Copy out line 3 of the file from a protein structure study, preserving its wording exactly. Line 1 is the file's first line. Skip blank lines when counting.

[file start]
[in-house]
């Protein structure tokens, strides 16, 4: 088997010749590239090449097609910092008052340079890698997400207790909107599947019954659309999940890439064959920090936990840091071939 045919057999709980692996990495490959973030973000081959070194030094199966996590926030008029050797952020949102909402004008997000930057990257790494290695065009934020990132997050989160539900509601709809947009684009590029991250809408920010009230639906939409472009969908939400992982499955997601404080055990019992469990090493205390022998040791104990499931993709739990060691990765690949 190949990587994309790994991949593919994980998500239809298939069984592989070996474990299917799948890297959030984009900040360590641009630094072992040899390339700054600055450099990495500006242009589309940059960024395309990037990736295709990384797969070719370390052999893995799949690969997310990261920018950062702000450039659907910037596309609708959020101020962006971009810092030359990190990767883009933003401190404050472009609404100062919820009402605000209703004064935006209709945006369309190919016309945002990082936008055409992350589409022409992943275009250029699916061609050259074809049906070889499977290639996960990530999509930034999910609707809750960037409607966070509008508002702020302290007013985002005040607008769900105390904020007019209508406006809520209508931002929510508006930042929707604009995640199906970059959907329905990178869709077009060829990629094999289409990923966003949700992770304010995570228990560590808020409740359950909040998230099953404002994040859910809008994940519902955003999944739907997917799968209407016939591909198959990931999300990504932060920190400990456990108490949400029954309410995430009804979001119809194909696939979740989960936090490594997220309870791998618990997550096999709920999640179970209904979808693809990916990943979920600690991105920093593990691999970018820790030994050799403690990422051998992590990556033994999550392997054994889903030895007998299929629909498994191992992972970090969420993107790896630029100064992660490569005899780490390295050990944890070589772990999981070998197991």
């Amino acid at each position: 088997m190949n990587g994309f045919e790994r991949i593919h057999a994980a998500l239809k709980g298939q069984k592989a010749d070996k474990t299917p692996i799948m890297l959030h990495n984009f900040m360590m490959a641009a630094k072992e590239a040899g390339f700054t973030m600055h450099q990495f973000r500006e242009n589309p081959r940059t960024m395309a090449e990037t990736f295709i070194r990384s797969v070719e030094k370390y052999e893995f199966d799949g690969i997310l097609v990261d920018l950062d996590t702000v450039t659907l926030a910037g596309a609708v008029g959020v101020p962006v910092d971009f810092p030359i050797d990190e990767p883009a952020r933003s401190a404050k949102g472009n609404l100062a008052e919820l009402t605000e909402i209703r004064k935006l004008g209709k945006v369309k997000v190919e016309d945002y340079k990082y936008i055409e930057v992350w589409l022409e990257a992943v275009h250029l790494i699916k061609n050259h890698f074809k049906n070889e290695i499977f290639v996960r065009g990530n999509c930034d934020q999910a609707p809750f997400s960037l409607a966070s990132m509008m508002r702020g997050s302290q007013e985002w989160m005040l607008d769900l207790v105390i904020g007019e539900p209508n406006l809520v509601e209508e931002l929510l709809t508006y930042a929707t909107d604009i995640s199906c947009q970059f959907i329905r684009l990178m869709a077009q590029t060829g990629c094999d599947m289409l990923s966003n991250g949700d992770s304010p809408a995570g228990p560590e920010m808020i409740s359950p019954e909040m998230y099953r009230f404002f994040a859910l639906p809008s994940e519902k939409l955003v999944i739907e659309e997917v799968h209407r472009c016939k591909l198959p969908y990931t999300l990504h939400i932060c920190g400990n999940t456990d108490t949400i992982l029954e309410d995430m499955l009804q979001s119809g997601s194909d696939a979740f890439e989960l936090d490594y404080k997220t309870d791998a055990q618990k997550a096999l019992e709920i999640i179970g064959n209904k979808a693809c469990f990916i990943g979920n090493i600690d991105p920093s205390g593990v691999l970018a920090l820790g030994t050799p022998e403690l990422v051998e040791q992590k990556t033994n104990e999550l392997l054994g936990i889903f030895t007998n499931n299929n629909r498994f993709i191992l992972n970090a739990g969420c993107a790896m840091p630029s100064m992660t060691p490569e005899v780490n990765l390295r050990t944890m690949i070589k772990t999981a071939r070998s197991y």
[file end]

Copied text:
């Amino acid at each position: 088997m190949n990587g994309f045919e790994r991949i593919h057999a994980a998500l239809k709980g298939q069984k592989a010749d070996k474990t299917p692996i799948m890297l959030h990495n984009f900040m360590m490959a641009a630094k072992e590239a040899g390339f700054t973030m600055h450099q990495f973000r500006e242009n589309p081959r940059t960024m395309a090449e990037t990736f295709i070194r990384s797969v070719e030094k370390y052999e893995f199966d799949g690969i997310l097609v990261d920018l950062d996590t702000v450039t659907l926030a910037g596309a609708v008029g959020v101020p962006v910092d971009f810092p030359i050797d990190e990767p883009a952020r933003s401190a404050k949102g472009n609404l100062a008052e919820l009402t605000e909402i209703r004064k935006l004008g209709k945006v369309k997000v190919e016309d945002y340079k990082y936008i055409e930057v992350w589409l022409e990257a992943v275009h250029l790494i699916k061609n050259h890698f074809k049906n070889e290695i499977f290639v996960r065009g990530n999509c930034d934020q999910a609707p809750f997400s960037l409607a966070s990132m509008m508002r702020g997050s302290q007013e985002w989160m005040l607008d769900l207790v105390i904020g007019e539900p209508n406006l809520v509601e209508e931002l929510l709809t508006y930042a929707t909107d604009i995640s199906c947009q970059f959907i329905r684009l990178m869709a077009q590029t060829g990629c094999d599947m289409l990923s966003n991250g949700d992770s304010p809408a995570g228990p560590e920010m808020i409740s359950p019954e909040m998230y099953r009230f404002f994040a859910l639906p809008s994940e519902k939409l955003v999944i739907e659309e997917v799968h209407r472009c016939k591909l198959p969908y990931t999300l990504h939400i932060c920190g400990n999940t456990d108490t949400i992982l029954e309410d995430m499955l009804q979001s119809g997601s194909d696939a979740f890439e989960l936090d490594y404080k997220t309870d791998a055990q618990k997550a096999l019992e709920i999640i179970g064959n209904k979808a693809c469990f990916i990943g979920n090493i600690d991105p920093s205390g593990v691999l970018a920090l820790g030994t050799p022998e403690l990422v051998e040791q992590k990556t033994n104990e999550l392997l054994g936990i889903f030895t007998n499931n299929n629909r498994f993709i191992l992972n970090a739990g969420c993107a790896m840091p630029s100064m992660t060691p490569e005899v780490n990765l390295r050990t944890m690949i070589k772990t999981a071939r070998s197991y």